Hedge fund strategies are the driving force behind a hedge fund manager's ability to generate returns for his investors. One of the most prolific strategies is the global macro strategy, which focuses on investing in instruments whose prices fluctuate based on the changes in economic policies, along with the flow of capital around the globe.
Global macro strategies generally focus on financial instruments that are broad in scope and move based on systemic risk. Systemic risk or market risk is not security specific. In general, portfolio managers who trade within the context of global macro strategies focus on currency strategies, interest rates strategies, and stock index strategies.
Currency portfolio management strategies generally focus on the relative strength of one currency versus another. A currency pair is quoted as one currency's relative value to another currency and the pair fluctuates based on a number of different factors.
Currency traders follow global economic and monetary policy along with the difference between one country's short term interest rates relative to its counter currency. Major currency pairs, which are developed nations' currencies versus the US dollar, are extremely liquid and trade 24 hours a day, 6 days a week. The majority of currency trading takes place in the interbank market. Settlement usually occurs within 2 trading days which is why it is also referred to as the spot market.
One major advantage of trading currencies is the leverage employed in the market can range as high as 100-1. This means for every dollar allocated to a currency transaction, $99 dollars can be borrowed. This type of leverage allows currency traders to enhance their gains, but it creates substantial risks of loss to an investor.
Currency instruments include futures contracts, over the counter spot transactions, option instruments and forward rate instruments.
Interest Rate Trading
Interest rate portfolio managers, who focus on global macro strategies, generally invest in instruments that follow the rates of sovereign global debt. This includes US Treasury instruments, European debt instruments, as well as other developed and emerging nation government debt. The majority of these types of instruments are traded in either the cash or derivatives markets which are dominated by institutional funds along with banks and investment banks. Leverage within the debt markets are not as high as leverage within the currency markets, but is still relatively substantial. Most of the derivative transactions traded on government debt take place on regulated futures exchanges. Strategies include outright directional movements on government debt along with relative value trading in which a portfolio manager trades one debt instrument relative to another. Debt instruments are available on futures exchanges, over the counter markets and options contracts.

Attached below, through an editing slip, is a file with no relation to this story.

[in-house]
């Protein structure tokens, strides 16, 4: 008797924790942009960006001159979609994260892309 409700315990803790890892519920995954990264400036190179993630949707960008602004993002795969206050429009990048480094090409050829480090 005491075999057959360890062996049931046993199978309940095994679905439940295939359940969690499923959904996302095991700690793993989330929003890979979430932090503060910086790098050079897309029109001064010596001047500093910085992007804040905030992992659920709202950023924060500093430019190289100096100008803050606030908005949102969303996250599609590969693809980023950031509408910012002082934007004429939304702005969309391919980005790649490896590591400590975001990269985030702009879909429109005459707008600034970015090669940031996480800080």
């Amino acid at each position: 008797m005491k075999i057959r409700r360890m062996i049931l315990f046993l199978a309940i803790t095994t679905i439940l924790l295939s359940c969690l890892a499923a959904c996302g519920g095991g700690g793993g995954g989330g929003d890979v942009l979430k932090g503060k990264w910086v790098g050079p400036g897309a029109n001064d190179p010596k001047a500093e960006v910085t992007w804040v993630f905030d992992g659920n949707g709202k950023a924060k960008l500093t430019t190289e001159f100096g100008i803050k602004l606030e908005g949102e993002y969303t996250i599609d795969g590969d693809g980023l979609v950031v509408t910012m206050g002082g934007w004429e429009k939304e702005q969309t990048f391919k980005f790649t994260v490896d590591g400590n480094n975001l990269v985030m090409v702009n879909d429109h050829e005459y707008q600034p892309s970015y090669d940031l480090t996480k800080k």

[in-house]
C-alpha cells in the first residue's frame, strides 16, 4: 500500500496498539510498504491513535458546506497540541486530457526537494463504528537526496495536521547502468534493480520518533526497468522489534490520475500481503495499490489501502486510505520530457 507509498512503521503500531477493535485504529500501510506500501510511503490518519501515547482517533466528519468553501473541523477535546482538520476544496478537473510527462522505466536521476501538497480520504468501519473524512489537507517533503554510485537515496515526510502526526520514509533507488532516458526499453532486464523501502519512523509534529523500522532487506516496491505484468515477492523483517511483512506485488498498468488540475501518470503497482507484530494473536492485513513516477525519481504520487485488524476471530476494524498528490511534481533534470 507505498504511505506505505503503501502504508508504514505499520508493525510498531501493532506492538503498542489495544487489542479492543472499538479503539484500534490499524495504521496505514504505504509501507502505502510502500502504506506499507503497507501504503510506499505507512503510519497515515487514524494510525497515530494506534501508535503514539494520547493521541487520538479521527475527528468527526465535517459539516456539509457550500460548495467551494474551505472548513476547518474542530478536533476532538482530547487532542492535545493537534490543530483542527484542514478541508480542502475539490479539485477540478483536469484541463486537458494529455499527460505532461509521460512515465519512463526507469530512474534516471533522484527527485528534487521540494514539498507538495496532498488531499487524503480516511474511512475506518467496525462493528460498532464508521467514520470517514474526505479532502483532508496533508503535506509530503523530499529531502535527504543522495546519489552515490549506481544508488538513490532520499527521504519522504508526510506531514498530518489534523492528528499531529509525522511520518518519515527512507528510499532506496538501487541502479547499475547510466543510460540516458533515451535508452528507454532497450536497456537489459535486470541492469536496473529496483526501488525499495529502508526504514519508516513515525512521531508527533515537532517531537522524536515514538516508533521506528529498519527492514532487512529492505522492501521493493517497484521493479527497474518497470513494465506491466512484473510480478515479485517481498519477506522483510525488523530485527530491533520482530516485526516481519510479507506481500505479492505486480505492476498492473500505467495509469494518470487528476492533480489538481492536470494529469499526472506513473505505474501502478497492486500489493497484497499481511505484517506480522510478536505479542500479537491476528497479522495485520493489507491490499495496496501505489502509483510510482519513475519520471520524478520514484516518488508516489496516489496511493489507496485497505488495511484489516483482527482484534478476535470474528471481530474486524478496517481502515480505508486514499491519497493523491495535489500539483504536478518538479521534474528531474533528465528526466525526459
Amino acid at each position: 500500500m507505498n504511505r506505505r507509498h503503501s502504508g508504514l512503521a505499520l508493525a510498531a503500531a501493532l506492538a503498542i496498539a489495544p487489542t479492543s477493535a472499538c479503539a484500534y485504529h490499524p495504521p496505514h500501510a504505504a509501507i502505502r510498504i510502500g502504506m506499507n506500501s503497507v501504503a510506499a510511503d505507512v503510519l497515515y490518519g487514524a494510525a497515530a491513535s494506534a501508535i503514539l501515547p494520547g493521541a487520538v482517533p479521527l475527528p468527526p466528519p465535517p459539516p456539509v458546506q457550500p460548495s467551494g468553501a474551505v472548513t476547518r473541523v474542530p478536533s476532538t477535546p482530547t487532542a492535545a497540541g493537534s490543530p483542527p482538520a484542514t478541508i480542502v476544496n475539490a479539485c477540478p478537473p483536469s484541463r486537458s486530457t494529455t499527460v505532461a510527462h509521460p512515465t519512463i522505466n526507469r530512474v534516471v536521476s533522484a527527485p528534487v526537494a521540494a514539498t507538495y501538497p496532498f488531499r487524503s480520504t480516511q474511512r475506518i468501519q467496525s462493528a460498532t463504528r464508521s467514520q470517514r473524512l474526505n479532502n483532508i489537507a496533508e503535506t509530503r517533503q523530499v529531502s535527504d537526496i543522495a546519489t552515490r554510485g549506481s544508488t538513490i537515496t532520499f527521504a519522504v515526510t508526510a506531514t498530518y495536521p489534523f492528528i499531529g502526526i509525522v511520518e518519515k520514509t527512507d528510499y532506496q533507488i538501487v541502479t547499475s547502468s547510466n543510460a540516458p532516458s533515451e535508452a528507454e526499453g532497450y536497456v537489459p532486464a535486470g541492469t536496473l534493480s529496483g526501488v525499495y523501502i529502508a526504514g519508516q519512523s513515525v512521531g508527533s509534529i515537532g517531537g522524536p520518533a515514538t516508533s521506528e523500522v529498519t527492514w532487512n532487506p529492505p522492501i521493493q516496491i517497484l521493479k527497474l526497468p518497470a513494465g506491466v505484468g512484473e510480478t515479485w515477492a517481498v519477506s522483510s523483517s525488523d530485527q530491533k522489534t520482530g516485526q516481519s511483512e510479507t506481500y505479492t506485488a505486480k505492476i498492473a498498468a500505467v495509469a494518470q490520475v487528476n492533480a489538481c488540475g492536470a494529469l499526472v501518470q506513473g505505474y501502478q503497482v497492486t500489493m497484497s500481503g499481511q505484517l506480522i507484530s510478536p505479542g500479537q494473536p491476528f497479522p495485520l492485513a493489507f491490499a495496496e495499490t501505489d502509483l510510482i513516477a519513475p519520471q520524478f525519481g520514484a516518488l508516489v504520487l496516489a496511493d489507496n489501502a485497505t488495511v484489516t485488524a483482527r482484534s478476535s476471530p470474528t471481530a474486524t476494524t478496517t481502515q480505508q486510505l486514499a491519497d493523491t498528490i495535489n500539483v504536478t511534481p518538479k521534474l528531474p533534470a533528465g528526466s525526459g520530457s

Stock Index Trading
Equity Index portfolio managers use equity indexes to create investment portfolios that will outperform when interest rates are moving lower (or neutral), and growth within the home country of the equity index are on the rise. In general, index strategies are directional, but many portfolio managers trade indexes in a spread format and use these instruments to create relative value strategies. Equity indexes are available on futures exchanges, options exchanges, and also as exchange traded funds. Global macro strategies focus on liquid assets that usually do not include risks other than market risks such as credit risk or liquidity risks. Many managers use technical analysis along with fundamental factors to drive their trading decisions. Some managers will employ commodity strategies and use broadly followed markets such as oil, gold and silver. These types of instruments usually generate potential profitable price trends during inflationary and deflationary environments. The key to success is to employ strong risk reward controls on a portfolio and follow economic and monetary influences that can change the scope of global capital flows.
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